Save the heart of the Amazon

The heart of the Amazon rainforest is under threat. A series of new mega-dams could flood an entire area around the Tapajós river and beyond, destroying the home of Indigenous People and rare wildlife.

But one Indigenous community, the Munduruku, are fighting back - and they need people around the world to join them. They are demanding that the Brazilian government officially recognise their ancestral land so they can keep companies like those planning the mega-dam out.

Together with the Munduruku and other allies, we’ve already stopped one mega-dam in the Tapajós. If thousands more people from countries around the globe take a stand with the Munduruku, we can build a human chain around their territory to send a strong message to the Brazilian government to protect the heart of the Amazon.

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Munduruku Territory

Destructive energy is not clean energy

The São Luiz do Tapajós dam, a mega-dam planned for the Tapajós River, was just cancelled. But there are still 42 more dams planned for the Tapajós River basin.

Hydrodams may seem like a clean energy solution but they are far from it. Companies, such as Siemens and General Electric, to build the planned dams in the Amazon rainforest, including the Tapajós basin, stand to profit a great deal at the expense of the environment.

Building these mega-dams in the Amazon rainforest would flood thousands of square kilometres of rainforest. Dams in the Amazon rainforest could significantly impact the feeding and breeding grounds for river dolphins, turtles, fish and other species living in the river, and for some, could even lead to extinction. On land, a whole host of rare plants and endangered animal habitat, newly discovered mammals, as well as villages and communities would be washed away.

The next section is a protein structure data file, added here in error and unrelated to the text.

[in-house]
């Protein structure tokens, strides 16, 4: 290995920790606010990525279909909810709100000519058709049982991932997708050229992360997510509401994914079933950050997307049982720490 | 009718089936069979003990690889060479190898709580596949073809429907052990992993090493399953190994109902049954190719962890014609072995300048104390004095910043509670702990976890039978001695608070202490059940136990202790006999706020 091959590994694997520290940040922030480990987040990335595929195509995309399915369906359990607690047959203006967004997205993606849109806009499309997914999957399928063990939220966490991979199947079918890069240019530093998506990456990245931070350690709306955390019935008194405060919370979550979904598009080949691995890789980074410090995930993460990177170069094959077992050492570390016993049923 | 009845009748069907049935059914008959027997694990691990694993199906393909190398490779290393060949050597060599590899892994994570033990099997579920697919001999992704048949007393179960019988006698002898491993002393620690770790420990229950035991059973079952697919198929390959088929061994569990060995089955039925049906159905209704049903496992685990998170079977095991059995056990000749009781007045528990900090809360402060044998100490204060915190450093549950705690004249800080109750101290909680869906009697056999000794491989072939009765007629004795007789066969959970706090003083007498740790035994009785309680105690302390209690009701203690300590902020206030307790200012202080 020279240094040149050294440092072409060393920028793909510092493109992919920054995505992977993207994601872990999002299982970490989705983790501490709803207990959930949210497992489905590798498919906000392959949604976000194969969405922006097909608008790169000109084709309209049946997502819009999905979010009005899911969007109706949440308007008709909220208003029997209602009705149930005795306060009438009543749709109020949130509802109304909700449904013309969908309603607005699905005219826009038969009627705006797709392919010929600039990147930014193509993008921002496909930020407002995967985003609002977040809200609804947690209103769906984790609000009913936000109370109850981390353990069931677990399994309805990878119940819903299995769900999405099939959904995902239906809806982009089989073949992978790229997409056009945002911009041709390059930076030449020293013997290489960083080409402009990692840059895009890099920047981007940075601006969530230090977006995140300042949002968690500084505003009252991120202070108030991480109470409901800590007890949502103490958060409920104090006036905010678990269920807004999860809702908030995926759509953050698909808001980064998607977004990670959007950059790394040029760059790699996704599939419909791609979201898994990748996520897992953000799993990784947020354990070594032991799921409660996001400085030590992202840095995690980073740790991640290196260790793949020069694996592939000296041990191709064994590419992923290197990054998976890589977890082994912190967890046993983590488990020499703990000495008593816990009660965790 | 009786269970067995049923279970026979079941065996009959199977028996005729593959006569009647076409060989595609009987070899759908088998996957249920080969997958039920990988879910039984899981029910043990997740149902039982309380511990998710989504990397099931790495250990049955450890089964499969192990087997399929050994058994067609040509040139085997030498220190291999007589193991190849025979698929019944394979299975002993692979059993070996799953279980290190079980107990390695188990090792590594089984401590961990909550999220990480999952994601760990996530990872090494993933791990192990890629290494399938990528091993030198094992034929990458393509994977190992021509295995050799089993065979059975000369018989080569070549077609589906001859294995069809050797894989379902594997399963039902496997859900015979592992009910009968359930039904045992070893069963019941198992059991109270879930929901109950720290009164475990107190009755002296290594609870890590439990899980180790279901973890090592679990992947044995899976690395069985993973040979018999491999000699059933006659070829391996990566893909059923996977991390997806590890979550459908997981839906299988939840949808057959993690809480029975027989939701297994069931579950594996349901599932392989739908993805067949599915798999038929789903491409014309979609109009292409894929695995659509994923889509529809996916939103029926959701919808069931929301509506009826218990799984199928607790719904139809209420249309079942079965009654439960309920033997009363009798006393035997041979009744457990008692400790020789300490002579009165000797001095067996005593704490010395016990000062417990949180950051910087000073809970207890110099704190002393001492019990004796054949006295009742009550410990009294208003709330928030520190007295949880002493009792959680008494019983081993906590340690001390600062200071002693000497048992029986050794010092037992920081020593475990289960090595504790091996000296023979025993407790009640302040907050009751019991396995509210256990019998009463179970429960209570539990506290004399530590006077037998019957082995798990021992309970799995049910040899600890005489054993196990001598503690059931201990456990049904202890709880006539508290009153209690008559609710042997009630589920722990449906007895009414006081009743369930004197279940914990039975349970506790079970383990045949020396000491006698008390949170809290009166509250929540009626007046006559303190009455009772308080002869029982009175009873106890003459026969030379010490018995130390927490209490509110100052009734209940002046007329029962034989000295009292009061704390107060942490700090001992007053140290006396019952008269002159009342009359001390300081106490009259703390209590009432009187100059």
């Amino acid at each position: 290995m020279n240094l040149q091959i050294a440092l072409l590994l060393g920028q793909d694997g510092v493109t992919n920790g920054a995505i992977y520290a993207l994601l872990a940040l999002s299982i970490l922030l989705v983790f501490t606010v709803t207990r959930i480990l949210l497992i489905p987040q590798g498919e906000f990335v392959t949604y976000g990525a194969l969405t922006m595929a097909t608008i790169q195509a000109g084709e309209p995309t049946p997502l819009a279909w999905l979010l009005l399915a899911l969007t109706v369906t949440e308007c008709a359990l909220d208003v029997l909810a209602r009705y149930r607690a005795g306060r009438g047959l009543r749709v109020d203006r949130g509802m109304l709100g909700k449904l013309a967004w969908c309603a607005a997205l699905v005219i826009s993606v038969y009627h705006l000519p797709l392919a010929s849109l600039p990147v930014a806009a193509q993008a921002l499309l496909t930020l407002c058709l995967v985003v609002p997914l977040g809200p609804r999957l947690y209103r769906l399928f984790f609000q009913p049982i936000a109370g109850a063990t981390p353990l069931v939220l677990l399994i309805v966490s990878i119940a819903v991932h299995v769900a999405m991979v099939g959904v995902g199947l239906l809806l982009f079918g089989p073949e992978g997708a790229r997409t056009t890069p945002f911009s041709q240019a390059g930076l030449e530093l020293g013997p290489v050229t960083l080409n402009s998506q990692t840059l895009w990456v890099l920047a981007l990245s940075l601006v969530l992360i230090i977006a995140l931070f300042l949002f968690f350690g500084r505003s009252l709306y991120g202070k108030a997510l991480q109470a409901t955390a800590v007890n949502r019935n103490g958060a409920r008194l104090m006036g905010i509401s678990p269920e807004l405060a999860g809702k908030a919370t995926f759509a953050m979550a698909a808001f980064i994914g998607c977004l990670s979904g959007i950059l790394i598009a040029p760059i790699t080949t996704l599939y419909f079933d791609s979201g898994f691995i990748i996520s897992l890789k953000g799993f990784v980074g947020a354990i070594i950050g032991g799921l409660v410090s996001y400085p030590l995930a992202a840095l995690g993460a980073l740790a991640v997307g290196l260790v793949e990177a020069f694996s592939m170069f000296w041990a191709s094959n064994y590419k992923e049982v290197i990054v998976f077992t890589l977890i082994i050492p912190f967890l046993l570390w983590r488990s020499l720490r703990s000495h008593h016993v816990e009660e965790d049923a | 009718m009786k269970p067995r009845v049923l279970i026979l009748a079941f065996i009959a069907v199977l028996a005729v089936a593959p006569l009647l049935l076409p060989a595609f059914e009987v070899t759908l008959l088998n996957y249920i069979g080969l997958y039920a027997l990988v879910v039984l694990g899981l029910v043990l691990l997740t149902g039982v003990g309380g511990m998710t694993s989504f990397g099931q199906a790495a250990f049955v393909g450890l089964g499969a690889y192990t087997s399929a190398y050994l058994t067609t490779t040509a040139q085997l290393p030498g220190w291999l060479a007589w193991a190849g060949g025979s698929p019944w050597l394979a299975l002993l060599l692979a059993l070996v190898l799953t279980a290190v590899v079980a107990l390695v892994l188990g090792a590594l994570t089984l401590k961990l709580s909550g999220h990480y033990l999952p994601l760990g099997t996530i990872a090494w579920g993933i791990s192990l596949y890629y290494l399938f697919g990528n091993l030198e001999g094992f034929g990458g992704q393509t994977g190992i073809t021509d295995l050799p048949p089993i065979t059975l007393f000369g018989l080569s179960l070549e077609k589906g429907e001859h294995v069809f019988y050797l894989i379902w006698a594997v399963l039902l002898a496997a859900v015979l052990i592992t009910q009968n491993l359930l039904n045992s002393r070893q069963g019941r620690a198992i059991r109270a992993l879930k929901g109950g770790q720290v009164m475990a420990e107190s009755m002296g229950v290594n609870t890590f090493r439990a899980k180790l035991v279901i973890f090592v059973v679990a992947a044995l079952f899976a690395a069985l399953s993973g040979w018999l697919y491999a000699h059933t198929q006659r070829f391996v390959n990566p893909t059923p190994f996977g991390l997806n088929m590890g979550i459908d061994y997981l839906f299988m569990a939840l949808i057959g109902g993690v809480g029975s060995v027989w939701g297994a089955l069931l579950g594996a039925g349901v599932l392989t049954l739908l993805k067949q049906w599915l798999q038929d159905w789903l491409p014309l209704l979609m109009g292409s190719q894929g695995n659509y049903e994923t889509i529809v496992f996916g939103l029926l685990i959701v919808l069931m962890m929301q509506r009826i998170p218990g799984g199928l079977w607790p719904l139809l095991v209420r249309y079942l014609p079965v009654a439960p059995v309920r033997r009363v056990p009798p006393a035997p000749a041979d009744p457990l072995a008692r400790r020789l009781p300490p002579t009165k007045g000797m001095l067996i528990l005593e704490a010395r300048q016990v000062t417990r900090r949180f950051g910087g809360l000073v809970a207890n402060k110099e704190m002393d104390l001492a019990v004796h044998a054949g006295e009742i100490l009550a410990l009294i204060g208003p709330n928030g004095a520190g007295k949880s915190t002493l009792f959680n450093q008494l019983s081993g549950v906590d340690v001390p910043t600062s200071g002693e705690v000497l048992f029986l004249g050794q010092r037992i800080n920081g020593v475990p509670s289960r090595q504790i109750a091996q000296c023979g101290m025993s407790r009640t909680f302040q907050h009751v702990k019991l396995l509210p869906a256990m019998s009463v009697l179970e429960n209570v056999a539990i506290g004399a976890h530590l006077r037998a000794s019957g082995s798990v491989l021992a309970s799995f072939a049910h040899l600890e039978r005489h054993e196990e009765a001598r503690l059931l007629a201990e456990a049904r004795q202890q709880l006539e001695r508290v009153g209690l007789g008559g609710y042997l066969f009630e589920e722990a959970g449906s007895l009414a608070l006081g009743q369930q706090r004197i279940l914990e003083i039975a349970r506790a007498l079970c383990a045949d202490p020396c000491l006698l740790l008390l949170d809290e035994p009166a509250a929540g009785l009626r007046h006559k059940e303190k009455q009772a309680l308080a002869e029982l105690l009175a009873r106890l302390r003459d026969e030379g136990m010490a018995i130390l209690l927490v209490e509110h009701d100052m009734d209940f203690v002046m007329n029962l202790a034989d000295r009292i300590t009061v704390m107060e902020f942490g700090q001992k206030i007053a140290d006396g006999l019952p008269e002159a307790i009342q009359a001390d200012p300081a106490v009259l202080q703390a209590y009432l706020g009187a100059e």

These tragic environmental and social impacts mean that destructive dams, in fragile ecosystems like the Amazon rainforest, are far from the ‘clean energy’ that the companies building it claim it to be.

We know that people power can make a difference in this fight. The São Luiz do Tapajós dam was cancelled after more than one million people stood with the Munduruku to stop it. Let’s keep going to protect the Amazon from all hydropower projects!

The Munduruku People

The Munduruku are a group of Indigenous People who have lived in the area around the Tapajós river for centuries. Today, there are more than 12,000 Munduruku, living among the banks of the Tapajós. They depend on the river for food, transportation and the survival of their cultural and spiritual practices. Losing the river would mean an end to their way of life - which is why they have been fighting damming projects in the region for over 30 years.

Now, the Munduruku have called for people around the world to support their fight. They are demanding that the Brazilian government officially recognise their territory. So far, the government has tried to stall the recognition process, presumably to allow the construction of more dams, but the Munduruku recently reached the first stage of the process. To complete it will require huge pressure on the government - but if thousands of people around the world join the Munduruku in their cause, together we can protect the Munduruku territory as well as the rich biodiversity that lives there.

There are alternatives

Frequent and severe droughts in Brazil mean the production capacity  of dams are already called into question. Similar dams, like the Belo Monte dam, have also recently been tied to corruption, making these projects a potential liability to the reputations of the companies involved in building them.

Instead, Brazil and infrastructure companies should be investing in clean and responsible energy solutions, like solar and wind. Projects bringing solar power to schools and small communities across Brazil are already revolutionising the energy supply. With its huge surface area, Brazil also shows huge potential for wind power. These sustainable energy sources ultimately provide more energy security to the country. Siemens and other companies should focus their expertise in wind and solar in Brazil instead of investing in a destructive mega-dam.